Statistical Inference

By Barak Oshri - January 25, 2021

This week we discussed the error control theorem in Stability Selection, a finite sample control technique for structure estimation.

**Materials**

- Paper by Nicolai Meinshausen & Peter Buehlmann

**Why stability selection?**

- The estimation of model structure in high dimensional settings is an extremely common statistical problem, found for example in supervised learning, gaussian graphical modelling, and clustering. Each of these settings have their own structure estimation techniques.
- Stability selection addresses the problem of proper regularization in any structure estimation setting using a generic subsampling approach that conservatively controls the type I error rate in finite samples.
- False discovery control with such generality is achieved mainly by assuming the exchangeability assumption and a "better than random guessing" condition.

**Nuggets**

The main result in the paper is an error control bound for the expected number of false discoveries when using stability selection.

- Assume that stability selection is no worse than random guessing, which establishes a simple bound on the expected number of false positives.
- By assuming exchangeability, the probability of selecting any single false positive is distributed evenly among all the false positives.
- Using Markov's inequality, we can establish an upper bound on the probability of selecting a false positive in the simultaneous selection setting when the probability of selecting it in an individual trial is low (Lemma 2).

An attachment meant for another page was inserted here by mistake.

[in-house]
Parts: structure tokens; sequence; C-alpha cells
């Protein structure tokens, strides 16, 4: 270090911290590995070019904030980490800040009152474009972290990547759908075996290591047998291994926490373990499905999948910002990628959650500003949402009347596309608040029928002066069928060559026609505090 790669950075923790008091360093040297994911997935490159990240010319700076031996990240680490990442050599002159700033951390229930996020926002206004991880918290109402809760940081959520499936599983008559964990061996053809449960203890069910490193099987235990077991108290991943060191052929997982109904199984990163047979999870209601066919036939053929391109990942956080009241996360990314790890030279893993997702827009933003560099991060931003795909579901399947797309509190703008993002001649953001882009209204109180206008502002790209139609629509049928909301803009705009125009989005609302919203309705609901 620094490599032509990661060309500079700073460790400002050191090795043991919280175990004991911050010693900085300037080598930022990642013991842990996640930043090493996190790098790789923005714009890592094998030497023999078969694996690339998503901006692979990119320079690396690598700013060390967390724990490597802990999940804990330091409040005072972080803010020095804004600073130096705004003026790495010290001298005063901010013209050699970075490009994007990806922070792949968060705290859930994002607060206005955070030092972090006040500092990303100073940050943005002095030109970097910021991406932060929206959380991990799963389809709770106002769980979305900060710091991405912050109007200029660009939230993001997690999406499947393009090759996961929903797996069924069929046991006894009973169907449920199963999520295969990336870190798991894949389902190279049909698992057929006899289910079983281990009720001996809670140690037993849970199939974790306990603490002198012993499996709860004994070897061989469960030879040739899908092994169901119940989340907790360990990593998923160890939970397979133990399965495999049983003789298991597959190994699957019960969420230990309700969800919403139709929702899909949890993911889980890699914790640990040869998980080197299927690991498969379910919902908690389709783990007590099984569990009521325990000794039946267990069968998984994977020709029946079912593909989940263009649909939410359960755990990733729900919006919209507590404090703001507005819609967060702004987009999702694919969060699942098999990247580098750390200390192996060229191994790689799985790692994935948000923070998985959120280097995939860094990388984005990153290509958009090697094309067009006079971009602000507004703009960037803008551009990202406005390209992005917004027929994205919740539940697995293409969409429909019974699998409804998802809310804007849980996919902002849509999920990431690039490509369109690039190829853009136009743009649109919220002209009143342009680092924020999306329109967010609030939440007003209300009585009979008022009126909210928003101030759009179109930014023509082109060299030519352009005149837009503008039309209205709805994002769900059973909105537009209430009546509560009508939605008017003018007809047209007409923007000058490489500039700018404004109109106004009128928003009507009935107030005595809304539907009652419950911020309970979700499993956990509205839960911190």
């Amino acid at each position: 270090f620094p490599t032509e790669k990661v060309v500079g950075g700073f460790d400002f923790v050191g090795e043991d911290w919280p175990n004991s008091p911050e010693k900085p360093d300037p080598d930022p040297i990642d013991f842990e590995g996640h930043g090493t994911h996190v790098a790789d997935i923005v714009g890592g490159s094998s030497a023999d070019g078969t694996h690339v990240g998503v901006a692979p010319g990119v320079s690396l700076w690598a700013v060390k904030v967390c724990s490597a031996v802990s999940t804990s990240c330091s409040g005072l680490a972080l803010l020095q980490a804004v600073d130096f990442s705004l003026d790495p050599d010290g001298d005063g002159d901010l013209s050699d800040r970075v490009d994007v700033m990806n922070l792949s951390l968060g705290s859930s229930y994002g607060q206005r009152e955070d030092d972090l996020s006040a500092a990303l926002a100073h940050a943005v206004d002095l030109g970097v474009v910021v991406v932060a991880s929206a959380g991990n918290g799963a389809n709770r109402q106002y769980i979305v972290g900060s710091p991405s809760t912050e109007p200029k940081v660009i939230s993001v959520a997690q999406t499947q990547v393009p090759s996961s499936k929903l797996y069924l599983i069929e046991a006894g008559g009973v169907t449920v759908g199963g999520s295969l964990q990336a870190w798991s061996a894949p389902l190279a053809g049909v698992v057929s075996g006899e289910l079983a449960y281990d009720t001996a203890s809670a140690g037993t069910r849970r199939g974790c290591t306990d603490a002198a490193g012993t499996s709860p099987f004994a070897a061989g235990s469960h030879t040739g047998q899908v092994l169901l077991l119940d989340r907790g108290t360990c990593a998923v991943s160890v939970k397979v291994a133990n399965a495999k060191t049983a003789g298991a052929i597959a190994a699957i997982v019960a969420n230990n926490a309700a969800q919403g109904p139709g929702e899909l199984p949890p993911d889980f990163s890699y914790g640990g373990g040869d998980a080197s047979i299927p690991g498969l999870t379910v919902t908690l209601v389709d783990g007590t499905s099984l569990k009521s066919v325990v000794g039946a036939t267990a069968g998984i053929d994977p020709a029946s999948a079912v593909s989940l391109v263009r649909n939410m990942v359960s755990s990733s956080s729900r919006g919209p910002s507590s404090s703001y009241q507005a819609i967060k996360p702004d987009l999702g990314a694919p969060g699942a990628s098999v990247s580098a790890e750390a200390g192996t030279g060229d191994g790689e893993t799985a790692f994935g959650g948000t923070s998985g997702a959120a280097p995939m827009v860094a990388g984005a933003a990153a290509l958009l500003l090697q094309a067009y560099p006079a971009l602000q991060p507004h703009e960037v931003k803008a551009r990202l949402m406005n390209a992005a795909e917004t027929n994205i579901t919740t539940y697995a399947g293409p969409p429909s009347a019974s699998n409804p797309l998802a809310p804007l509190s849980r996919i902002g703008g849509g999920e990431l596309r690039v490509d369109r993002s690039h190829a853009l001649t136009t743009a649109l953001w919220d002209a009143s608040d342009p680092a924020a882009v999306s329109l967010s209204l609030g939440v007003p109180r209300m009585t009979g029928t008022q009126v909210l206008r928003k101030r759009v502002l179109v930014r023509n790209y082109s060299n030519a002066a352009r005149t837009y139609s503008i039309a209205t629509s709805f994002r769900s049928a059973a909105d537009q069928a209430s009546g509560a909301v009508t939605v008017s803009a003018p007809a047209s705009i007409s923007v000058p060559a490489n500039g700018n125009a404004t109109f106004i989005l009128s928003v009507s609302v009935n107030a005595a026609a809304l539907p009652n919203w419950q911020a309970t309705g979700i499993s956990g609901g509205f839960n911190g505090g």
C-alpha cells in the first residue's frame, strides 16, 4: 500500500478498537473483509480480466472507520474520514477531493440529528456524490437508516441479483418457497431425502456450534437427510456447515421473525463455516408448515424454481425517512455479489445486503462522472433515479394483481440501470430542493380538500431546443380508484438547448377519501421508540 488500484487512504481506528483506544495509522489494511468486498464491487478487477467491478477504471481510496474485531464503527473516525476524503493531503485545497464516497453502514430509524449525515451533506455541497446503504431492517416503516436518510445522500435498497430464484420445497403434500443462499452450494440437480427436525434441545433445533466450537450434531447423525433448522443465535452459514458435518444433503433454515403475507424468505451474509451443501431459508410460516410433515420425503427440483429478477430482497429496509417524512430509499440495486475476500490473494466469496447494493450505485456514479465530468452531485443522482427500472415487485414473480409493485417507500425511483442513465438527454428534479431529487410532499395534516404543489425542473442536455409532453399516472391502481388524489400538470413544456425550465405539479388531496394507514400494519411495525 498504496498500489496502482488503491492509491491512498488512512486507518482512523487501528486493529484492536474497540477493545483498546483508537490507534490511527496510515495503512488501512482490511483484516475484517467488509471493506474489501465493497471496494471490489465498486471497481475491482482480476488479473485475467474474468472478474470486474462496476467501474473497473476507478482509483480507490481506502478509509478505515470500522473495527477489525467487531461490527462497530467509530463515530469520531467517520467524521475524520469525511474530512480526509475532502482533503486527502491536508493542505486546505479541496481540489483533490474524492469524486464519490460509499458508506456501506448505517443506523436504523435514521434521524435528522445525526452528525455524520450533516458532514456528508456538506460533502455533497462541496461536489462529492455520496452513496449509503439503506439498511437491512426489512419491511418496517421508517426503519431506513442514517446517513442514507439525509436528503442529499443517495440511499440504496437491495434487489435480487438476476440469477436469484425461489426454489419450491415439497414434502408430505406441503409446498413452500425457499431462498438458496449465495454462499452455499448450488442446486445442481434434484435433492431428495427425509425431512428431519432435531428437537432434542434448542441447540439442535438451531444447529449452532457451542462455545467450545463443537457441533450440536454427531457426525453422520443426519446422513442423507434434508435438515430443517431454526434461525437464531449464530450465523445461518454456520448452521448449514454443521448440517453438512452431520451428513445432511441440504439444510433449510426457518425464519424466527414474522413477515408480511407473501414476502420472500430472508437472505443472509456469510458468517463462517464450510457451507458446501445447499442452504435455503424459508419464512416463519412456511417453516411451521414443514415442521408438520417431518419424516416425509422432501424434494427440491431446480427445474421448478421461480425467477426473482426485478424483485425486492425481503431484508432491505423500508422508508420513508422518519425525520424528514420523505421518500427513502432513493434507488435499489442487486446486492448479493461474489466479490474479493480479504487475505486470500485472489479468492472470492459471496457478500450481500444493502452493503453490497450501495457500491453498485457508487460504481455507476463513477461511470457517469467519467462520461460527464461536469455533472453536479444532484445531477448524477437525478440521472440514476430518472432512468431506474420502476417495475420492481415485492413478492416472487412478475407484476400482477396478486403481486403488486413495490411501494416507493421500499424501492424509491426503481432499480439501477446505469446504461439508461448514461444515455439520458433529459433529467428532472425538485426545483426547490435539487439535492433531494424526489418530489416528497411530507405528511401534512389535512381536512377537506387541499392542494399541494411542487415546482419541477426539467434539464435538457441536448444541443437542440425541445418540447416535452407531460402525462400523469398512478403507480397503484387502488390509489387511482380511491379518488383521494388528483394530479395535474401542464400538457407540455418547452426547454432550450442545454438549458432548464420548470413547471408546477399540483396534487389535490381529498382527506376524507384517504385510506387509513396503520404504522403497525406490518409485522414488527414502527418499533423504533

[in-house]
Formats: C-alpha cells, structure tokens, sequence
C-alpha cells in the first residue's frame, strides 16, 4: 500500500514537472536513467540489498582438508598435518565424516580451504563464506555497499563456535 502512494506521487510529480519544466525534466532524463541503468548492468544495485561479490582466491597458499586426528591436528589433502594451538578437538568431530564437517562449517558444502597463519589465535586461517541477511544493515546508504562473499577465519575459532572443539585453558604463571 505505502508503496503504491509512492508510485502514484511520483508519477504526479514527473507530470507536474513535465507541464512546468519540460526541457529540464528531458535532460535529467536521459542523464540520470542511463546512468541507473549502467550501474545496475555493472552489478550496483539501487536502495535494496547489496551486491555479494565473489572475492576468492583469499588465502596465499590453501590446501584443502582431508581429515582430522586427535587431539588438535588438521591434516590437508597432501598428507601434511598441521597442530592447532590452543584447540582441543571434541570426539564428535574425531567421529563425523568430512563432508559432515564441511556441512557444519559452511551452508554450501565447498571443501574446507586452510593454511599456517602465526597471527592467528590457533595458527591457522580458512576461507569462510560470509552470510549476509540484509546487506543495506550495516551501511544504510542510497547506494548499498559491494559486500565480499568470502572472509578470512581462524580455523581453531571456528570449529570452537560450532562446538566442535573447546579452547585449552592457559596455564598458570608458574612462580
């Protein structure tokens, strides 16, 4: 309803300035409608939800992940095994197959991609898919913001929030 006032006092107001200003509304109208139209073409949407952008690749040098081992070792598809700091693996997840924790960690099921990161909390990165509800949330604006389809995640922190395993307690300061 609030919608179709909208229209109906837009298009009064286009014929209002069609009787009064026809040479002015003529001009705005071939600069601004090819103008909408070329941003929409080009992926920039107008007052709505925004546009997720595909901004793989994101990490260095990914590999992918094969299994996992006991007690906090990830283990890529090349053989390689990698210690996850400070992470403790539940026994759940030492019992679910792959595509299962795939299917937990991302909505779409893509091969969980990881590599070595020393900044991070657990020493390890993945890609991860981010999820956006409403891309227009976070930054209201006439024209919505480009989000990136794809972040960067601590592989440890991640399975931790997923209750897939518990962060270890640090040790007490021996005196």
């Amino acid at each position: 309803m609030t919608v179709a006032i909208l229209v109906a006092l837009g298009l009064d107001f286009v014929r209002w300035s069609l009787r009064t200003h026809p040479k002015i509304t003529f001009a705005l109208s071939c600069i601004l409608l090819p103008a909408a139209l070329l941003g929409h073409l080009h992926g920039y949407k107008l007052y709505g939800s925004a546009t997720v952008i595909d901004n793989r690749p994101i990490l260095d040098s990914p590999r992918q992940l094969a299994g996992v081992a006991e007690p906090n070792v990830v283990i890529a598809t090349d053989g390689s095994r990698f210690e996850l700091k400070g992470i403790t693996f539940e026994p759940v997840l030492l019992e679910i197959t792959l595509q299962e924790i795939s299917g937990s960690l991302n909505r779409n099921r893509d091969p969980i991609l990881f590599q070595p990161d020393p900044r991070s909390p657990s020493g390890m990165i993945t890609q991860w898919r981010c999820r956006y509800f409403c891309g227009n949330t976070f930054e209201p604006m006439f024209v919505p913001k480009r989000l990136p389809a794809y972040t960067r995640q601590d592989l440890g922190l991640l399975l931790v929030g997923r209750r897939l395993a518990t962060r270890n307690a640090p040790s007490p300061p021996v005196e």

- Converting simultaneous selection probabilities into individual trial probabilities (Lemma 1) pays in the denominator of the final bound.

Lemma 1 (Lower bound for simultaneous selection probabilities)

- The stability selection formalization is written in terms of subsample probabilities but the math in the error control proof relies on simultaneous selection probabilities, so this lemma is used to establish a lower bound.
- The probability that some set of variables is in the selected set from a single-split subsample is equivalent to the probability that it is in both selected sets of simultaneous splits or in one of them.
- Using some simple inequalities that the probability of the variables not being selected in both splits is non-negative and that the probability of being selected in one simultaneous sample and not the other is smaller than not being selected in a single subsample, we get the result.

Lemma 2 (Markov-like inequality for lower bounding the probability of selecting false positives)

- This is the main mechanic to establish stability selection's error guarantees, relating the the choice of selection threshold to the probability of selectin false positives.
- In this proof, $K$ is a stand-in for false positives. By assuming that the probability of selecting $K$ is less than some small $\epsilon$, we establish a lower bound on the simultaneous selection probability as $\epsilon^2$.
- Apply Markov's inequality with the upper bound being some $\xi$, the selection threshold, to the inequality to obtain the desired result.

**Raw notes:**

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